The adverse effects of the continued warming of the Earth's climate may no longer be limited to just terrestrial species. A new study conducted by the University of Adelaide in Australia has found that carbon emissions are placing a deadly stranglehold on fisheries and ocean ecosystems as well.

A team of marine experts from Adelaide, led by Professor Sean Connell and Associate Professor Ivan Nagelkerken, carried out the first international analysis of marine responses to increasing CO2 emissions from human populations.

They discovered that the projected acidification of the oceans and the warming of the climate could potentially lead to a significant reduction in the diversity and populations of marine species, which are vital to the balance of ecosystems in different parts of the world.

Nagelkerken said that the "simplification" of the world's oceans will likely produce severe repercussions on people's current way of life, especially for those living in coastal areas and populations that depend on the food and trade that the oceans provide.

Climate Change and Ocean Acidification

To find out the extent of changes brought on by the warming climate on the world's oceans, the Adelaide ecologists meta-analyzed data collected from 632 different studies on arctic and tropical waters. They also examined a wide range of marine ecosystems, including coral reefs, through kelp forests and open oceans.

"We know relatively little about how climate change will affect the marine environment," Connell said.

"Until now, there has been almost total reliance on qualitative reviews and perspectives of potential global change."

Connell added that their study combines data collected from different experiments in order to identify the impact of multiple stressors on communities as a whole, such as interactions between species and various response measures to the changing climate.

The marine experts discovered that the acclimation of aquatic life to warmer temperatures and ocean acidification could possibly occur in a limited scope.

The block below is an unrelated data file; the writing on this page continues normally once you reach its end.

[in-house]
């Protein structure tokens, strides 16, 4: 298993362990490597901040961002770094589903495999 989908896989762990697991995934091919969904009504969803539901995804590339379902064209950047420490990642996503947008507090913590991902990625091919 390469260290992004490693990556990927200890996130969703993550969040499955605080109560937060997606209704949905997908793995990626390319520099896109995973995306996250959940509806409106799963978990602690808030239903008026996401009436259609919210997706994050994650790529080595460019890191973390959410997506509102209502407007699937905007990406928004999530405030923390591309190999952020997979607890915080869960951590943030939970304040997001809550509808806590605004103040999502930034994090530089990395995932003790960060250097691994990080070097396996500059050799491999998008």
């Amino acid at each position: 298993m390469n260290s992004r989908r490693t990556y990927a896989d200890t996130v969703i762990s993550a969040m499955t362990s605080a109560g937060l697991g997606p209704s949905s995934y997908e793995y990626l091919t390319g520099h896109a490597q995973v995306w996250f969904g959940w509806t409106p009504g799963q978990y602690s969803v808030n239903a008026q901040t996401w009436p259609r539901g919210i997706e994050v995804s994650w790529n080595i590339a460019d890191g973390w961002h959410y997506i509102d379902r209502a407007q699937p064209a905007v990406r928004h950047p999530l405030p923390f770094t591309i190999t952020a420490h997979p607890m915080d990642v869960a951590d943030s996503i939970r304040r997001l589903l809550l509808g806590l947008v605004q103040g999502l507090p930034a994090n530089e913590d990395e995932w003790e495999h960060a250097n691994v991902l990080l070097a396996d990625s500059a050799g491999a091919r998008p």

Only a small number of marine species will be able to avoid the adverse effects of increasing levels of CO2, which would result in a large-scale reduction in the diversity and abundance of species all over the world.

The researchers believe the only marine creatures that will not be affected by this event are microorganisms, which experts believe will grow in diversity and population.

Effect of Warming Water Temperatures on Microorganisms

When the expected acidification of oceans is to be analyzed from a food web point of view, the primary food production from the smallest species of plankton would increase in warmer water temperatures, while secondary production from smaller fish and zooplankton would decrease.

Nagelkerken explained that with higher rates of metabolism in warmer waters, which often result in greater food demand, carnivorous species would have less food available to them. These include larger fish that fisheries industries depend on.

Nagelkerken said this would cause a collapse of species, beginning with those at the top of the food chain down to the creatures at the bottom.

The results of the study suggest that, in the event of warming water temperatures or an increase in acidification or even both, habitat-forming species such as mussels, oysters and corals would be the ones most affected.

It is believed that even the slightest changes in the health of marine habitats would already cause a far-reaching impact on a multitude of species living in reefs.

The findings of the University of Adelaide study are featured in the journal Proceedings of the National Academy of Sciences.

Photo: Shek Graham | Flickr 

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